I have learned that when I need my husband’s help on certain projects, moving heavy furniture for example, it is a good idea to foreshadow the event.

Last Saturday I said to him, “My office configuration is not working, I need to move my desk to a different wall.” He turned and left my office without a word.

On Monday I showed him a diagram, “I’ve done all the measurements and taken into account the floor vent and it will work well on this wall.” He examined the diagram for a moment and shook his head and walked out of the office without a word.

On Wednesday I asked, “So, when you are over your cold, maybe this weekend, could you help me move the furniture?” He grumbled something under his breath and changed the subject to asking me what I wanted for dinner.

This morning (Friday) I cornered him in the kitchen, “So, do you feel up to moving some furniture today?”

He stared at me rebelliously, “You and your moving of stuff. In my family, we put the furniture in once and it stays there.”

“I’m sorry, I just realized that the desk took up way too much room in the spot that it is in. If I move it, it will open up the space considerably.” I paused, “How does your family manage to get the right configuration the first time, anyway?”

He grinned, “I didn’t say it was the best configuration, only that once it’s there, it never changes.”

Okay…

This evening I asked him, “So, are you going to help me move this furniture or what?” He grumbled and headed into the office, folded his arms over his chest and huffed, “So, what do you want moved where?”

A tense 30 minutes later, full of grumbling, sniping, and slamming of cords and power supply boxes, my office is rearranged and now has space in the middle to breathe. It looks great! As Dave puts it, I have a dance floor now. Not that I need a dance floor, but it feels far less claustrophobic in the new configuration.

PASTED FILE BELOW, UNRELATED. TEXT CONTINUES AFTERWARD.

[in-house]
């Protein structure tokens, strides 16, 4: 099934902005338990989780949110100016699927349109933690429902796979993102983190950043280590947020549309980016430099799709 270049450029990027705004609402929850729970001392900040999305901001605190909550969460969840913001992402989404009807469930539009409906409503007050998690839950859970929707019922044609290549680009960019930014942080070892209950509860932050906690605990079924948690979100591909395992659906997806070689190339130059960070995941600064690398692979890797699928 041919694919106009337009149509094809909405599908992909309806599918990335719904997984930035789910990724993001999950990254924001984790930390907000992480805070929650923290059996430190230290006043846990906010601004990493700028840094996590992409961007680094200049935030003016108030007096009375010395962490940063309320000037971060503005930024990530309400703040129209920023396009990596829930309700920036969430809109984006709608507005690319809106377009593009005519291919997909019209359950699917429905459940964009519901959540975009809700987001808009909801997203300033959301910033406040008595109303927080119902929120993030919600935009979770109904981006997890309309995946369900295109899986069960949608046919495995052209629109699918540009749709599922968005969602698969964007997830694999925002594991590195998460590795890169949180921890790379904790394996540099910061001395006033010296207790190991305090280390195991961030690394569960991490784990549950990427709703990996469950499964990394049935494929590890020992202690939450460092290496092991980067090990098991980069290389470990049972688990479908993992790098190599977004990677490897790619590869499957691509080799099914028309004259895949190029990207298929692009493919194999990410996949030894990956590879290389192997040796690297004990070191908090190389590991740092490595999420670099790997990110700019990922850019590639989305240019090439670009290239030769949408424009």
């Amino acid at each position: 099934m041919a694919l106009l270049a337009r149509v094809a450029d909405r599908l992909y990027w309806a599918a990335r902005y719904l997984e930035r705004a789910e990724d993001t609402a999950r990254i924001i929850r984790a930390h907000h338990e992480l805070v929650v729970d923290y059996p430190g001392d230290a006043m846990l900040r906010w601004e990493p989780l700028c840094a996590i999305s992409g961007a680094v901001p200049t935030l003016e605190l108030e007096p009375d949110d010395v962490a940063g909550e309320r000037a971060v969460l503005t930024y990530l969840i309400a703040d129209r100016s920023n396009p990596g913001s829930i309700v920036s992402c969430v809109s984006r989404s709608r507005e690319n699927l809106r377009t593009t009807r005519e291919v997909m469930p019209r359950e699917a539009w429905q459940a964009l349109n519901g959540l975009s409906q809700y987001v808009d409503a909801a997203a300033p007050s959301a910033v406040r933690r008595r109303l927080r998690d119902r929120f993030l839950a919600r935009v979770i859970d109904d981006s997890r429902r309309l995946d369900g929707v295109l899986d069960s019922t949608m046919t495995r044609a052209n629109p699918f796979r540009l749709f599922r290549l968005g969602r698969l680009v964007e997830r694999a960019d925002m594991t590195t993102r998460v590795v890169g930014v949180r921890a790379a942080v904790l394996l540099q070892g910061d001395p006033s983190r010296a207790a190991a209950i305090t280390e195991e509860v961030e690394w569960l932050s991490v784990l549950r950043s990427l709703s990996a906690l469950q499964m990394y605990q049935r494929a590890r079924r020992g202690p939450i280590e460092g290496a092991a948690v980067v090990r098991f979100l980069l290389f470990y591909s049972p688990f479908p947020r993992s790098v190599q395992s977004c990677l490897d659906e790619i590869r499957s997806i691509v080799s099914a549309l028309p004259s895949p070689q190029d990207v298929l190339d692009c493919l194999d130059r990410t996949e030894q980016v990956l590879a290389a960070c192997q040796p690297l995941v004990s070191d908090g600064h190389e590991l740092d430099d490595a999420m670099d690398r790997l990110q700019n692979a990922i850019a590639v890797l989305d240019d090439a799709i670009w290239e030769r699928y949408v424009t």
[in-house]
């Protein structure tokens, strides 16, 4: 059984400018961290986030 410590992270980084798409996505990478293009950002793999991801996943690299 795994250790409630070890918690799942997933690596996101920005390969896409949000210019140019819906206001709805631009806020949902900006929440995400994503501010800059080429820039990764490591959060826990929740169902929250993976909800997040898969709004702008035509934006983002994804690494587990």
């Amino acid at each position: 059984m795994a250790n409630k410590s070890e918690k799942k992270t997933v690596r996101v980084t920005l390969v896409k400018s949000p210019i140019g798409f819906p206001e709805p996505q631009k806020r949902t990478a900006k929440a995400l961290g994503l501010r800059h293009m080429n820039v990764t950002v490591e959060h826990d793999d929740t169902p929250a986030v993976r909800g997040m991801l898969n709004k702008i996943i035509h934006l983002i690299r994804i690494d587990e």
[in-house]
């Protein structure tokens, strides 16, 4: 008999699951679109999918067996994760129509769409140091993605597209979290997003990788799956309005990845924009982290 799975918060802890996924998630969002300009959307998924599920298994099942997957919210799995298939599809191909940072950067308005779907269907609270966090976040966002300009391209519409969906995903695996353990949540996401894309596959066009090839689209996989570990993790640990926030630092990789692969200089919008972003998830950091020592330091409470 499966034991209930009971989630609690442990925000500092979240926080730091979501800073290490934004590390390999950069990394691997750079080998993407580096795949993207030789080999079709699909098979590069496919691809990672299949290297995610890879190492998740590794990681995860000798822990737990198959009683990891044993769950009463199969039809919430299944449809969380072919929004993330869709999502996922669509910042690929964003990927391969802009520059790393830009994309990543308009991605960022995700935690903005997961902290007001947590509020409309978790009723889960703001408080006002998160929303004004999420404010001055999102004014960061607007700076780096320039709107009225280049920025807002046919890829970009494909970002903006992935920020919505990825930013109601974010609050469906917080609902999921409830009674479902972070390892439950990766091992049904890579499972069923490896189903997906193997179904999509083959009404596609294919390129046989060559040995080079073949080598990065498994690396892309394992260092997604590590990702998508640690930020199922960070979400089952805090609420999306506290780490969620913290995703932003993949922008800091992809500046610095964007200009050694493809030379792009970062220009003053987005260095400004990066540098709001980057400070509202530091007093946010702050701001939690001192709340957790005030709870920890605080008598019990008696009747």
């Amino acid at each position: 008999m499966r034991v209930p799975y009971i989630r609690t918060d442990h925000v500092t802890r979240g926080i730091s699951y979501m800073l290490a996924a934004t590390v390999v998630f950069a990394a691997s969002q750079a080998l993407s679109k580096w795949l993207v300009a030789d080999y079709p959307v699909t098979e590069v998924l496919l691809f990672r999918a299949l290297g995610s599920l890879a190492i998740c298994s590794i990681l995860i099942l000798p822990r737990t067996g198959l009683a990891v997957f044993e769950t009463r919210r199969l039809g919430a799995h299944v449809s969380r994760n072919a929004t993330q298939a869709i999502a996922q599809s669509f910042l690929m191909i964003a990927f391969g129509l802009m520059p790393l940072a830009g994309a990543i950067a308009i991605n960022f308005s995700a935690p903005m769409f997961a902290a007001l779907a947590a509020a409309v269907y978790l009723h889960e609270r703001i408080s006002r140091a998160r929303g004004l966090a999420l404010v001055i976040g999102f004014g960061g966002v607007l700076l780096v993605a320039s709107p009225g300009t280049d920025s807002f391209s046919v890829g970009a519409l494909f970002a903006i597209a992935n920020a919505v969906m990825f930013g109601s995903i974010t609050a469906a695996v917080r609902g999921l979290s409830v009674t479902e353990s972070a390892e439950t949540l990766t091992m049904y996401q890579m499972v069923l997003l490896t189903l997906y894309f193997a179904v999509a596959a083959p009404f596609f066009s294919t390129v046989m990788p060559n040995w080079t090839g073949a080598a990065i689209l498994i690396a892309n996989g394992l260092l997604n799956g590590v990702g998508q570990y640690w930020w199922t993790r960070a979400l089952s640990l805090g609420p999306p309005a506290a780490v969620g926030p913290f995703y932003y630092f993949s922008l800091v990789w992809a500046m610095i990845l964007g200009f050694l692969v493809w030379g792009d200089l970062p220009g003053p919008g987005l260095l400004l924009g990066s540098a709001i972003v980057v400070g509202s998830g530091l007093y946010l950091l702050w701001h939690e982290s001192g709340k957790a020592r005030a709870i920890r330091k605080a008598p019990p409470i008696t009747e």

All day I’ve been thinking of his explanation of his family and thinking to myself “Now I understand!”

The idea of not changing, even when something isn’t working, is completely alien to me. Move it around, shake it up, put it in the wash, tie-dye it, bring the outdoors in and the indoors out. Change your perspective and re-invent yourself and your perspectives on the world around you.

See, it works like this…

Question: What is the definition of insanity?
Answer: Doing the same thing over and over and expecting a different result.

Go on, mix it up a little. Move your bedroom furniture around, change the paint color on your walls, and explore a completely different career or hobby.

If something isn’t working in your life than it means that change is on the menu. Don’t ignore it, shove the dresser to the right, add a touch of “What Color Is My Parachute?” and don’t be afraid of the dust bunnies and dreams you stir up.

Life is too short not to get a new perspective on things.

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